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Gauging Summer Flow

Knowing whether river forecasters are running the Tennessee River properly all comes down to gauging the flow of water that passes through Chickamauga Reservoir.

Much like gauging the amount of gas you have in your car so that you'll be able to do errands all day without running out of fuel, TVA's river forecasters must gauge the flow of the river to make sure it's providing all of its public benefits, everywhere in the system. How long can river forecasters maintain a continuous flow of water from all reservoirs to meet downstream flow requirements without draining the tributary reservoirs.

Meeting minimum flow release year-round is essential, but most challenging in the summer. Without releases from the cool tributary reservoirs, riverbeds downstream of dams would dry out, tailwater fisheries would wane, water quality would suffer and commercial barge traffic would be grounded.

In July and August, when air and river temperature is the warmest, the need for river flow increases. Municipalities and industries need a plentiful supply of flowing water to operate and protect their assimilative capacity. Likewise, the call for hydro, nuclear and fossil power is at its peak and cannot be generated without a cool, steady river flow during the long, hot summer.

The Fuel for the Flow

The 10 tributary reservoirs in the eastern Tennessee Valley (Watauga, South Holston, Cherokee, Douglas, Fontana, Norris, Chatuge, Nottley, Hiwassee and Blue Ridge) are like fuel tanks, filled with water amassed by Mother Nature via winter and spring rain and runoff. That water is fuel for summer's flow. Chickamauga Reservoir is the point where all calculations and river models tell river forecasters if they're on track in delivering enough flow for the entire system.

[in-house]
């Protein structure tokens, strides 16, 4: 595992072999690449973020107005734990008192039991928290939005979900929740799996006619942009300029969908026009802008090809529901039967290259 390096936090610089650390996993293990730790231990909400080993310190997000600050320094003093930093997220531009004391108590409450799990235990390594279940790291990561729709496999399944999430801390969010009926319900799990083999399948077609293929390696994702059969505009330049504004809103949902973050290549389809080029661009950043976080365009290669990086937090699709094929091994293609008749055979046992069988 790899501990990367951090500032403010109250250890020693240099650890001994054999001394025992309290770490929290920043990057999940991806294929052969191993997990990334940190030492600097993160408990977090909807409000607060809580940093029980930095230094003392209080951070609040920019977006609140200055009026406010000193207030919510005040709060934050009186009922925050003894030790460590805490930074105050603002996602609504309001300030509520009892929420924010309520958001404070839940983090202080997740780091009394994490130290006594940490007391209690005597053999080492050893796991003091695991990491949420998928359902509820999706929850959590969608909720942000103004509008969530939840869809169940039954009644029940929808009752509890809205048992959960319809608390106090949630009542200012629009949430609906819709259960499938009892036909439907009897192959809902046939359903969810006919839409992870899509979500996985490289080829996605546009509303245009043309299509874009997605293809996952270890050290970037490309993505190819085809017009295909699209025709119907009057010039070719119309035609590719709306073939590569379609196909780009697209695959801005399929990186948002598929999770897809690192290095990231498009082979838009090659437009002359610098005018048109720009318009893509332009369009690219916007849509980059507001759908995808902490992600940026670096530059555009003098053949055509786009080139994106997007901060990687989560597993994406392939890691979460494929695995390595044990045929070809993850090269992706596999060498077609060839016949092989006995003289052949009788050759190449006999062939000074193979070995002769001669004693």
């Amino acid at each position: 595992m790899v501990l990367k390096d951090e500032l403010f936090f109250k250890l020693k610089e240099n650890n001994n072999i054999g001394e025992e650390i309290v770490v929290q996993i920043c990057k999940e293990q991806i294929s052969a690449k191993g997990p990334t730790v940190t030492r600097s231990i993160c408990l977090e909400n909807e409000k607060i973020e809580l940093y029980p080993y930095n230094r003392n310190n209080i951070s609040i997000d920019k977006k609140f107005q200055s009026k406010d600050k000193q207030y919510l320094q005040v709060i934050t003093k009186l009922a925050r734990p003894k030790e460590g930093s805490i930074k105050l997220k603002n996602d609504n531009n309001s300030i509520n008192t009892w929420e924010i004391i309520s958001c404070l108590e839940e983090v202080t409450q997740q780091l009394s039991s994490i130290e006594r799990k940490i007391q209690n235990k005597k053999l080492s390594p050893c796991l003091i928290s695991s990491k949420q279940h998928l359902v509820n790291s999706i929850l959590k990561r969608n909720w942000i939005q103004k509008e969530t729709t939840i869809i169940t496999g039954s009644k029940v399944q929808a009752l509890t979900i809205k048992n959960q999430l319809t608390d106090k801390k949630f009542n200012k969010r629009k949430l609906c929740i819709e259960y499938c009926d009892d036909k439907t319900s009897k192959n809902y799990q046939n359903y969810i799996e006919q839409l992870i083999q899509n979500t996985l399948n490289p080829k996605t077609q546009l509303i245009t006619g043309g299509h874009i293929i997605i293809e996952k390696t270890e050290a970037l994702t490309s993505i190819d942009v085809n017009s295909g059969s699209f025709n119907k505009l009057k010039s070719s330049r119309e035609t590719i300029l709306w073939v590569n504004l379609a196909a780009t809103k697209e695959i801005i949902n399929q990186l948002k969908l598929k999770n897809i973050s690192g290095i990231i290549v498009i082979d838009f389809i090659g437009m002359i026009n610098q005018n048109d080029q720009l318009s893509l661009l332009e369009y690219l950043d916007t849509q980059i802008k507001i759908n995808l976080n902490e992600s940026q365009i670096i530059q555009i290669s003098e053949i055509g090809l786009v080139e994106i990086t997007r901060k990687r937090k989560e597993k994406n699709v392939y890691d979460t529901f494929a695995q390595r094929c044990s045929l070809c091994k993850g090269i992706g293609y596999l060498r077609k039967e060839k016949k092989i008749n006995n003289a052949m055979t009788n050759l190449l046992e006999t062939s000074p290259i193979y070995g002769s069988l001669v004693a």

Whether rain is plentiful or scarce, river forecasters strive to get it right!

Accumulative, proportionally rationed and meticulously measured water releases from tributary reservoirs must equal minimum flow requirements at Chickamauga. Downstream, Kentucky Reservoir, too, has minimum flow requirements. Here's what they look like:

Chickamauga In a Year of Ample Rain

  • July 1 to July 31—25,000 cubic feet per second
  • August 1 to Labor Day—29,000 cubic feet per second

Chickamauga In a Dry Year

  • July 1 to July 31—13,000 cubic feet per second
  • August 1 to Labor Day—25,000 cubic feet per second

Kentucky Minimum Flow

  • July 1 to July 31—18,000 cubic feet per second
  • August 1 to Labor Day—25,000 cubic feet per second